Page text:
North Korea: U.S. seeks Chinese leadership

U.S. is also exploring new sanctions and strengthening of existing sanctions against North Korea, with the mandate of the UN Security Council.

January 07, 2016 10:20 am | Updated November 17, 2021 03:09 am IST - Washington

U.S. President Barack Obama in this file photo.

U.S. President Barack Obama in this file photo.

The U.S said it considered the latest nuclear explosion carried out by North Korea a matter of U.S. national security, and declared that it would stand steadfast in its alliance commitment to South Korea. North Korea has repeatedly threatened the U.S. and has described the latest nuclear test a response to “U.S. aggression.”

“We do…we have an alliance commitment with the Republic of Korea that we take very, very seriously. Obviously, nobody wants to see it come to that. But we have a robust military presence there on the peninsula that is, as they say, they’re ready tonight if they need to be,” State Department Spokesperson John Kirby said, even as the U.S. reached out not only to its Asian partners including Japan, but also to China, seeking to use its influence – waning as it might be – over the Communist North.

The White House said initial assessments by U.S. agencies doubted the North Korean claim that the device was a hydrogen bomb. Meanwhile, U.S. Deputy Secretary Deputy Secretary Antony J. Blinken will be heading to Asia next week on a tour that had been planned earlier, but the nuclear tension will top his agenda now.

Officials speaking on background said though its influence over the North Korean dictator Kim Jong-un is diminishing, China remains a crucial player that can calm the situation and Secretary of State John Kerry would be talking to Chinese Foreign Minister soon. Kim Jong-un, unlike his father, is not particularly sensitive to Chinese concerns. Mr. Kirby said the U.S. was encouraged by the Chinese response that it “firmly opposed” the North’s move. “We would look to and hope for China’s leadership going forward with respect to holding the North accountable. ….we would look and hope for China’s continued influence in a positive way,” Mr. Kirby said.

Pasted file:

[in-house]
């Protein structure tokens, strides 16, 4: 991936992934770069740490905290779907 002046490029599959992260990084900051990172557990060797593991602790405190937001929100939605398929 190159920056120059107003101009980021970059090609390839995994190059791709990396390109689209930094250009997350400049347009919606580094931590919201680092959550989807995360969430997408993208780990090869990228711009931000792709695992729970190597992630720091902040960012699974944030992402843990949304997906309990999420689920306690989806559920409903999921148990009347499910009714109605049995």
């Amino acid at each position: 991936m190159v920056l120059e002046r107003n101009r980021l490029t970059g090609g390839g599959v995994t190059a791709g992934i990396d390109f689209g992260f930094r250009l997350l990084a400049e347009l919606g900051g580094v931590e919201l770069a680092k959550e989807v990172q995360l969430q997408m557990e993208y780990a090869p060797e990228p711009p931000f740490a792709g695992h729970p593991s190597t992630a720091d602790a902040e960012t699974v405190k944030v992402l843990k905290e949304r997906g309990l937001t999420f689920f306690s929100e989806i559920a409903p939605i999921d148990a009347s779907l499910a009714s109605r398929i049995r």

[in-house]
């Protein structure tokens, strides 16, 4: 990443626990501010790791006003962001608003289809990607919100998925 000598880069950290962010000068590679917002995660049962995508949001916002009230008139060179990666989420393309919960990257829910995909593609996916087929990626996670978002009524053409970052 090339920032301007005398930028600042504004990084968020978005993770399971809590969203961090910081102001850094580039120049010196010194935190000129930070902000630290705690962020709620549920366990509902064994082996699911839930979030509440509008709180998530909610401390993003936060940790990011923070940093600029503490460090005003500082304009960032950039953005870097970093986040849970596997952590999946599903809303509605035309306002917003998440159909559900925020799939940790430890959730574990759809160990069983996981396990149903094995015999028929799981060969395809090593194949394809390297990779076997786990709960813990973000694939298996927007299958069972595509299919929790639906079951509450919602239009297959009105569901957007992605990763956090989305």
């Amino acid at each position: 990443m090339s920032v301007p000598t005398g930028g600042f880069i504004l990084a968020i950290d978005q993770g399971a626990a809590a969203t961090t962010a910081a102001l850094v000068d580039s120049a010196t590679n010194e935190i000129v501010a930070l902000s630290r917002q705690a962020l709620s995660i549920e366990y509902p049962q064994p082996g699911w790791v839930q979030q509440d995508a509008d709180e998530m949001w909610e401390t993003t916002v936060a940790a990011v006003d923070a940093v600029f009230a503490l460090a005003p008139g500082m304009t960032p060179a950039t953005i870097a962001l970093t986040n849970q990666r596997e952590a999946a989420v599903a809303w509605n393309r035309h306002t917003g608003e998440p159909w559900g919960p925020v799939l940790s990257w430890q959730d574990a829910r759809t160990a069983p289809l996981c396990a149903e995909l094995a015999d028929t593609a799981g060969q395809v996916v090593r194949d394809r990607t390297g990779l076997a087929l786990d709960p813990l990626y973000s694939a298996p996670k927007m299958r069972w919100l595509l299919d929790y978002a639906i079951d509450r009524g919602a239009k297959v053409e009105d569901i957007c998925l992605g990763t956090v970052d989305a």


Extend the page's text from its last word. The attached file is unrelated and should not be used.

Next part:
U.S. is also exploring new sanctions and strengthening of existing sanctions against North Korea, with the mandate of the UN Security Council.

Then U.S. said it was open to talking to North Korea in the Six Party format, started in 2003 and aborted in 2009, involving China, Japan, South Korea, North Korea, Russia, and the United States. U.S. wants the talks to restart but with a predetermined objective of dismantling the nuclear apparatus of North Korea and also hopes China will take the initiative. North Korea has been unwilling to accept that. U.S. officials ruled out any review of the U.S. position on this.

“If they want to return to the table through the Six-Party Talks, the onus is on them to show that they’re willing to do that. And they have not shown a willingness to do that yet. But the international community is still willing to go down that road that obviously they aren’t,” Mr. Kirby said.

North Korea under Mr. Kim Jong-un has made attempts to move away from total dependence on China. It improved relations with Russia and even got India to receive its Foreign Minister in 2015 – the first time in 25 years.

While the U.S. is seeking Chinese lead in disciplining North Korean adventurism, it also has to signal to its allies in Asia that it would stand up against Chinese manoeuvres in South China Sea. Mr. Kerry spoke to his Vietnamese counterpart on Wednesday on China’s test flight landings of civilian aircraft on Fiery Cross Reef in the South China Sea. “They decided to explore how best to improve Vietnam’s maritime domain awareness and security capabilities,” Mr. Kirby said.

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